A blog of all the best bits of Radio 4.
Archive: April 26th, 2008
Open Data and Accessibility
During last year’s post-@media drinks, Kath Moonan took me aside and asked me if I would be willing to talk at an accessibility conference she was planning to put together in London.
Sure! I said. Well, it turned out that Kath didn’t just want me to talk at the conference, she wanted me to give the opening keynote! That’s an order of magnitude more pressure.
I spent the last week trying to get a jumble of disparate thoughts out of my head and into writing for the keynote. It was quite a struggle but after beta-testing the finished talk on my workmates and my wife, I was pretty happy with the result.
On the day, the keynote seemed to go down pretty well. I had fun delivering it and I enjoyed answering related questions afterwards.
The talk is called Open Data, a long-zoom view of accessibility based on this stated premise:
It is my contention that what is good for digital preservation is good for accessibility.
I’ve published the text in the articles section. I’ll also record a soundfile and post that there too.
I took notes during the rest of the conference but the WiFi situation was a little odd so I didn’t have the chance to properly liveblog. I’ve since posted all my notes so I’ve got a written record of the day:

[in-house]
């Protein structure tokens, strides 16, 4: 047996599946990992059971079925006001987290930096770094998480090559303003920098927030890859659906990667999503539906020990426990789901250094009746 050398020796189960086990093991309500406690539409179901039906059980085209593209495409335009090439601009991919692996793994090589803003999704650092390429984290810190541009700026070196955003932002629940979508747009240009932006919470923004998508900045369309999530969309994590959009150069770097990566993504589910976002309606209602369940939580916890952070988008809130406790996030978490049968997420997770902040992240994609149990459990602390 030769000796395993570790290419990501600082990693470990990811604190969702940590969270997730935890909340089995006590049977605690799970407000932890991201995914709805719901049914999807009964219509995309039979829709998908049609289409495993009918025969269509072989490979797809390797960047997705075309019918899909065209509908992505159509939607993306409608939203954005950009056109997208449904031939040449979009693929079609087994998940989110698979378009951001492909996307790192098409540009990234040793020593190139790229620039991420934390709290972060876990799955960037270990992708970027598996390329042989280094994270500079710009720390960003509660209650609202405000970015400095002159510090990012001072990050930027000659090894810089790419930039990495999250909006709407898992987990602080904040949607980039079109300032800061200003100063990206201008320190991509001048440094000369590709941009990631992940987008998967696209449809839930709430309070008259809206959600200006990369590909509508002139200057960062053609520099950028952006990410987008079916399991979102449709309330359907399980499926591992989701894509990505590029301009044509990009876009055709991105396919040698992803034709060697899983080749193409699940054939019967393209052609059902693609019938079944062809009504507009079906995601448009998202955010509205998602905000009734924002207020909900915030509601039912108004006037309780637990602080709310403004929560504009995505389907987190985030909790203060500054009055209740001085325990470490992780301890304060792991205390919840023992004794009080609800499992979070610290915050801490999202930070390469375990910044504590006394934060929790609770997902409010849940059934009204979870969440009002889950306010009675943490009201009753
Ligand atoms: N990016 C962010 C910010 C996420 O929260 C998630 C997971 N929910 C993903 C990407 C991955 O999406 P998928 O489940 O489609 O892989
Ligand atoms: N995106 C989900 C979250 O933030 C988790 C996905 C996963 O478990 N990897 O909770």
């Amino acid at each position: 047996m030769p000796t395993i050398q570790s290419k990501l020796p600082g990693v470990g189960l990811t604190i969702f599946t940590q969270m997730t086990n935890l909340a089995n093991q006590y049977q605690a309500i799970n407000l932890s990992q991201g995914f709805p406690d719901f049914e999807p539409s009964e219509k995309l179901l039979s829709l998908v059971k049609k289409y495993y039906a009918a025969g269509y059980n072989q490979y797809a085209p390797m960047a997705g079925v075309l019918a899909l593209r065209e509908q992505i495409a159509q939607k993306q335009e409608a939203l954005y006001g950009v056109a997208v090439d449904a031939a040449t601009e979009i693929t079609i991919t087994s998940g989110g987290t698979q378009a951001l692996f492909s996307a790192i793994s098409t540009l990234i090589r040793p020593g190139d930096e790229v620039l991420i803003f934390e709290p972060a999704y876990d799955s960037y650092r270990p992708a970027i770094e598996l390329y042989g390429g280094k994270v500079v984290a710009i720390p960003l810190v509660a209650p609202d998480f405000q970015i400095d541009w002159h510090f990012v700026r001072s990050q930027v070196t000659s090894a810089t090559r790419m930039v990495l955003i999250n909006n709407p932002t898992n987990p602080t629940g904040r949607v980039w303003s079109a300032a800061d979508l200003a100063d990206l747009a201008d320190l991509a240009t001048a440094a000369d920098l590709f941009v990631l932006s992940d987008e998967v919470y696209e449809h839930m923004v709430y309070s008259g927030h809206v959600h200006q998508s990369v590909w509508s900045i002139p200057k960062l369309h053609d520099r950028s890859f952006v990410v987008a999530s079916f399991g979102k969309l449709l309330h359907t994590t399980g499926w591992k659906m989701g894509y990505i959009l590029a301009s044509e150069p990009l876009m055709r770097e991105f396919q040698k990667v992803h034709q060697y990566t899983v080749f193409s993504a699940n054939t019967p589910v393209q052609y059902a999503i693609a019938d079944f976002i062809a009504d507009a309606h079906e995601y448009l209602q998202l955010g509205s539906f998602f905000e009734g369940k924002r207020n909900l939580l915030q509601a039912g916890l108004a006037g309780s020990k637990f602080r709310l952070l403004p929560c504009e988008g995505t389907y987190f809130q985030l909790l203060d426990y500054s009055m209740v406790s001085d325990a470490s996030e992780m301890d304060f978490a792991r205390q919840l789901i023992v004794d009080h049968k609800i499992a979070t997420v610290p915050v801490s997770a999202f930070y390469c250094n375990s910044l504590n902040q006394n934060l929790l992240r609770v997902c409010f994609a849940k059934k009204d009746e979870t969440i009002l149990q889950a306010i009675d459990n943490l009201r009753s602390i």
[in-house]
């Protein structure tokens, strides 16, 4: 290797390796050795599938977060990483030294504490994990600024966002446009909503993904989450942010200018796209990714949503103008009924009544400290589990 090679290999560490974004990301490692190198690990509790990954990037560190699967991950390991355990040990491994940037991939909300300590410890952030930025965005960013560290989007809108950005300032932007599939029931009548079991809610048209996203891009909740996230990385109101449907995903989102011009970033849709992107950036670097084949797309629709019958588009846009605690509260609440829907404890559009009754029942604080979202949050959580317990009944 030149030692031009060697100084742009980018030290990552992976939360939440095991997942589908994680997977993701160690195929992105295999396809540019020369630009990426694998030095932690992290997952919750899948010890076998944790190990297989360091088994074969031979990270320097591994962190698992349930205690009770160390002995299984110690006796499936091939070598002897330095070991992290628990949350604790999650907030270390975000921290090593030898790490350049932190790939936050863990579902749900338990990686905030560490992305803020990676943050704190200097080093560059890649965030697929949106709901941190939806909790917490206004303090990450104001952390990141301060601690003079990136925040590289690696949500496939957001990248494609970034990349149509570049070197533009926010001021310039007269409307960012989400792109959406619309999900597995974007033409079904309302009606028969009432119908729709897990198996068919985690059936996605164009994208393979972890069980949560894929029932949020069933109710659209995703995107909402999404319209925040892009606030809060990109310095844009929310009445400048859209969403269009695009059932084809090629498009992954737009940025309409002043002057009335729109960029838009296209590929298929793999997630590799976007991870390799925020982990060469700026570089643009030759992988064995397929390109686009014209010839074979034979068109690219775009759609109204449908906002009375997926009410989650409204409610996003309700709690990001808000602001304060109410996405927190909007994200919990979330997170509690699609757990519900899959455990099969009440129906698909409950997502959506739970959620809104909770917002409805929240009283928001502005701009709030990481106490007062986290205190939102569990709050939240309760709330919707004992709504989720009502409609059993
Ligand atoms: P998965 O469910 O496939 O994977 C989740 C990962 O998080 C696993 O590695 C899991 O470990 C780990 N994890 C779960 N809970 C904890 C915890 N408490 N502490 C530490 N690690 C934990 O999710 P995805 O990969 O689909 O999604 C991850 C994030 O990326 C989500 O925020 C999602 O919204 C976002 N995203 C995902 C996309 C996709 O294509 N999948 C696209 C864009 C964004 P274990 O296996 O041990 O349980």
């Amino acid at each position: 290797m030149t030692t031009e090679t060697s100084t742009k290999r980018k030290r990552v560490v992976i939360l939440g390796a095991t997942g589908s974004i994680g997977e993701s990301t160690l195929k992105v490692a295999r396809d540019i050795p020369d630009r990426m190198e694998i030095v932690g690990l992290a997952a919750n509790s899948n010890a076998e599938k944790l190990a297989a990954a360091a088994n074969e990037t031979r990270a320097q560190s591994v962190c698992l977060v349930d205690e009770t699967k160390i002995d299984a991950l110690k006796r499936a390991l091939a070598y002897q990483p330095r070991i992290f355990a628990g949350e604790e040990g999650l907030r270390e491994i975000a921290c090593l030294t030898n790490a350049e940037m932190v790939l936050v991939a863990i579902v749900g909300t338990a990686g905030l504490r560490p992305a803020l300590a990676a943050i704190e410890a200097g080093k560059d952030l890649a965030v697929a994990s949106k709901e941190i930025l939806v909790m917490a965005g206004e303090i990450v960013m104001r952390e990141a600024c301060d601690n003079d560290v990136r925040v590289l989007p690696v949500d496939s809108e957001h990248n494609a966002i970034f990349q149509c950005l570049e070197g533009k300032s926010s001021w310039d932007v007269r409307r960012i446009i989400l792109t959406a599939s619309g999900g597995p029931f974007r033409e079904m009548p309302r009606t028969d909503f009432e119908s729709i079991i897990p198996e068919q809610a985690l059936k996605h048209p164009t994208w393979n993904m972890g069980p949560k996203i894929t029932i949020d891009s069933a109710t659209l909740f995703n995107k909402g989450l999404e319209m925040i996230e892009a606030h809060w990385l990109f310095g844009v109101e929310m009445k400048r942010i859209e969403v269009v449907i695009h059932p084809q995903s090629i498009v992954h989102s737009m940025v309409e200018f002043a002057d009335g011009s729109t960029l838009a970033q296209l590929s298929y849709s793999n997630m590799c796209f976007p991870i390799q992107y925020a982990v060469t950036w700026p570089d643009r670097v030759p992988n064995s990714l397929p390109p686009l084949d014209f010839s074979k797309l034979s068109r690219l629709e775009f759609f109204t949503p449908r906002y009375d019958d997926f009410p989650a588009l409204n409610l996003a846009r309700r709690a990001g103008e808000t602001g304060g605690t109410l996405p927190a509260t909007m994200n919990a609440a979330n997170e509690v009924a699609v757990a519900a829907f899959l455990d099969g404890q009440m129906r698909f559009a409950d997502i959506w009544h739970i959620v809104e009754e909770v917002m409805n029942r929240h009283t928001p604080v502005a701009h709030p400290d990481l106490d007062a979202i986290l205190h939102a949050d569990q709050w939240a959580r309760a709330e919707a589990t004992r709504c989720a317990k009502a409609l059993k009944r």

- Open Data by Jeremy Keith.
- Making Twitter Tweet by Steve Faulkner.
- Fencing in the Habitat by Christian Heilmann.
- Rich Media and Web applications for people with learning disabilities by Antonia Hyde.
- User-generated Content by Jonathan Hassell.
- A case study: Building a social network for disabled users by Stephen Eisden.
- Tools and Technologies to Watch and Avoid by Ian Forrester.
- Panel discussion with Mike Davies, Kath Moonan, Bim Egan, Jonathan Hassell, Antonia Hyde and Panayiotis Zaphiris, moderated by Julie Howell.
All in all, it was a great day of talks with some recurring points:
- Accessibility is really a user-experience issue.
- Guidelines for authoring tools are now more relevant than guidelines for content.
- Forget about blindly following rules: nothing beats real testing with real users.